Senator Elizabeth Warren targets Pentagon with new ethics proposal

Democratic presidential candidate Senator Elizabeth Warren.
Democratic presidential candidate Senator Elizabeth Warren. John Minchillo/Associated Press/Associated Press

Senator Elizabeth Warren released a plan Thursday aimed at tightening ethics standards at the highest levels of the Pentagon, targeting what she called the “revolving door” of former officials who return to lobby for lucrative Defense Department contracts on behalf of companies like Boeing and Lockheed Martin.

It’s the latest in a series of detailed policy proposals from the Massachusetts senator as she tries to separate herself from an increasingly crowded field of Democratic presidential candidates.

“There are talented and patriotic Americans who work in the defense industry,” Warren wrote on the Medium website, which has become a favored vehicle for releasing new proposals. “But today, the coziness between defense lobbyists, Congress, and the Pentagon – what former President Dwight D. Eisenhower called the military-industrial complex – tilts countless decisions, big and small, away from legitimate national security interests, and toward the desires of giant corporations that thrive off taxpayer dollars.”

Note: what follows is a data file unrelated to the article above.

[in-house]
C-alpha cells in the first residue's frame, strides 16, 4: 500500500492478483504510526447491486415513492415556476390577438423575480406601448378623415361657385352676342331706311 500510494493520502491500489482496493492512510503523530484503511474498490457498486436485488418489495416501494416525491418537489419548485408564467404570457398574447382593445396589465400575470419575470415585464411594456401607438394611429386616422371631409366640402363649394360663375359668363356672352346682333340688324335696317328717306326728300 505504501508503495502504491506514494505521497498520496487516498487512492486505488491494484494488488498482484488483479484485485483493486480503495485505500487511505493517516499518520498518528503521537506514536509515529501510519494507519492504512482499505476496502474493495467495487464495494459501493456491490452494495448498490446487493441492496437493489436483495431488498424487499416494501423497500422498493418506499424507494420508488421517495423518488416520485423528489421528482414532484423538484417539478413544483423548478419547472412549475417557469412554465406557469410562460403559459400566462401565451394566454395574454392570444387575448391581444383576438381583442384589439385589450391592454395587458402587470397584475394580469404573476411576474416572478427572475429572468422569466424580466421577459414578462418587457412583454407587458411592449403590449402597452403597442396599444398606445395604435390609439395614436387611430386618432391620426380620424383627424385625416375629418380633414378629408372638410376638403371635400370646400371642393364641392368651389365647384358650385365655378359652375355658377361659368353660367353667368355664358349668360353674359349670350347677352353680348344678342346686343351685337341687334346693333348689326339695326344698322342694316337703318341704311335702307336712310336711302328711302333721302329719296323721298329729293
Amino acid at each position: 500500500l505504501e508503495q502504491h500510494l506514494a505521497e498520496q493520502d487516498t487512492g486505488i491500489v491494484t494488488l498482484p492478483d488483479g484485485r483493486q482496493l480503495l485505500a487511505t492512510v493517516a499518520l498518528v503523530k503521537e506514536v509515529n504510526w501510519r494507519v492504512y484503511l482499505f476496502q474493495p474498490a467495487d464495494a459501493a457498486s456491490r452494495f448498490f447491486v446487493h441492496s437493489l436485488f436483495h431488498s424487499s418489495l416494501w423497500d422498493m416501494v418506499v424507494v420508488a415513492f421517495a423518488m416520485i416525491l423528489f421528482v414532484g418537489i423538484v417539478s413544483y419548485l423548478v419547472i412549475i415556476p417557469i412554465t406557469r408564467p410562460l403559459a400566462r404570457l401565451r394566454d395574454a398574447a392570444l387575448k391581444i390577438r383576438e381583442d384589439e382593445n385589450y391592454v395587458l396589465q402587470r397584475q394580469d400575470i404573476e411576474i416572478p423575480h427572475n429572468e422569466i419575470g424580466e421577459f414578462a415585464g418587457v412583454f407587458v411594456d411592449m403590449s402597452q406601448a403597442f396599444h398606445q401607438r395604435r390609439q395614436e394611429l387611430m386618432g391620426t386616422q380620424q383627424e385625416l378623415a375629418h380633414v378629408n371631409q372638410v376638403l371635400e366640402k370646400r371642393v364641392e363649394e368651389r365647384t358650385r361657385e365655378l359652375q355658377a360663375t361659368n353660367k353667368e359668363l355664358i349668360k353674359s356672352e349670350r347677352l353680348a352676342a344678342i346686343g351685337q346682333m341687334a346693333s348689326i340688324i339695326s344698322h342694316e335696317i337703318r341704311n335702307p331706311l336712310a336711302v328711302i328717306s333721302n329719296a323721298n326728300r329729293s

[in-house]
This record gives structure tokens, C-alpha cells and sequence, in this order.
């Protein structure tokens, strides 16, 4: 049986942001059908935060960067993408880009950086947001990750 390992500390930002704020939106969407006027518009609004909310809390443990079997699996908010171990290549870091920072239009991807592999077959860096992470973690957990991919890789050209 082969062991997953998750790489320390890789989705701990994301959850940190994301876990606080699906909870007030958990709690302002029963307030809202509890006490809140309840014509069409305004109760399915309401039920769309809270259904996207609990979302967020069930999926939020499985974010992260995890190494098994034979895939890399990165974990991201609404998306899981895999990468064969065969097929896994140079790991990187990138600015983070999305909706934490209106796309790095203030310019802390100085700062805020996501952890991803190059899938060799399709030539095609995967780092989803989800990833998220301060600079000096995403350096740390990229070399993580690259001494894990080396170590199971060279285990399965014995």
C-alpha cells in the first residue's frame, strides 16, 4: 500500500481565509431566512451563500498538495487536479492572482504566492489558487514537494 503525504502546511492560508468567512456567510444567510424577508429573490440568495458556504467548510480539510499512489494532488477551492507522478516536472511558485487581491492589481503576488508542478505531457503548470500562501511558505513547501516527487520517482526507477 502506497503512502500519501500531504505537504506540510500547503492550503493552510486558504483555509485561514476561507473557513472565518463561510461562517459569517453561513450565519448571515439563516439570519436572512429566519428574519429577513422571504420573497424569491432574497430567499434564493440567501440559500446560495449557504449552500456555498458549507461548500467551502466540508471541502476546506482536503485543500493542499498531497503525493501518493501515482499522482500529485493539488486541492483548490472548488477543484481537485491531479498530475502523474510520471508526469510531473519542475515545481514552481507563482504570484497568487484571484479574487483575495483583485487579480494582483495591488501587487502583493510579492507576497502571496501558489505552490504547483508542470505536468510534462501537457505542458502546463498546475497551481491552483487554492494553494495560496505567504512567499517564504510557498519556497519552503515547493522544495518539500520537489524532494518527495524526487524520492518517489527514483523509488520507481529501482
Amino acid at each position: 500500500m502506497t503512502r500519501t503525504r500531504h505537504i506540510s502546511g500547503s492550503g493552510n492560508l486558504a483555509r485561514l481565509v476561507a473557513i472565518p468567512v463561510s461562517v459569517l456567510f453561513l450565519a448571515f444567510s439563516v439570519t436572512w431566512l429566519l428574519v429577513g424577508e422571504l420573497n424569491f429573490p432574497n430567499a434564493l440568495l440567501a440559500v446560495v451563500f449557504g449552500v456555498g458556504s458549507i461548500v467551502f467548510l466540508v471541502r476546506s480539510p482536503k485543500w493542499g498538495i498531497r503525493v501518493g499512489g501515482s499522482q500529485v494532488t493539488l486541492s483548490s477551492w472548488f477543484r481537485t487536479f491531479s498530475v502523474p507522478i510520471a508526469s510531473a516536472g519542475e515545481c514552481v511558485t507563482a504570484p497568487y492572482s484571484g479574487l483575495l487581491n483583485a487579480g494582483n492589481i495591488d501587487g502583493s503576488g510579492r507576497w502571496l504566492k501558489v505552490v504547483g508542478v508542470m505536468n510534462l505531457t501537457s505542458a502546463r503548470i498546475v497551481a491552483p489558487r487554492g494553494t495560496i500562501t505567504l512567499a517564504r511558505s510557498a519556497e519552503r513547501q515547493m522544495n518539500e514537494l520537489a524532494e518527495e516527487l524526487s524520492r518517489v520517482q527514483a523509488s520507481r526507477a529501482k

Warren’s plan, which she is set to introduce as legislation with Representative Jackie Speier of California, would impose a four-year ban on “giant” contractors hiring senior defense officials or former defense employees who managed their contract.


Another provision would extend the so-called cooling-off period prohibiting lobbying activities by former generals to four years. Contractors also would be required to submit reports on the former Defense Department staff they employ.

The bill also would ban ownership of defense contractor stock by Defense Department officials.

“This one is a no-brainer,” Warren wrote of the stock provision.

She also would seek to curb the influence of foreign governments on the US military by limiting the ability of certain high-level US officials from the Defense, State and Treasury departments, as well as the White House, from seeking work with a foreign government after their service has ended.

The new bill is an extension of a major ethics push Warren began last summer, when she introduced a bill that would have imposed new rules on federal judges and permanently banned lobbying activities by former high-ranking government officials.


In her post, Warren singled out President Trump’s pick for secretary of defense, former Boeing executive Patrick Shanahan, slamming what she said were his “obvious conflicts of interest” after working for decades at the nation’s second-largest defense contractor.

Warren also took aim at massive Department of Defense spending on corporate contracts, and argued her proposals would cut the “bloated” defense budget.

“Defense contractor influence is a big part of how we ended up with a Pentagon budget that will cost more this year than Ronald Reagan spent at the height of the Cold War,” she wrote. “In 2017, Lockheed alone received more than $35 billion in taxpayer dollars from defense contracts. That’s more than the federal government spent on the entire budget for NASA.”

Christina Prignano can be reached at christina.prignano@globe.com. Follow her on Twitter @cprignano.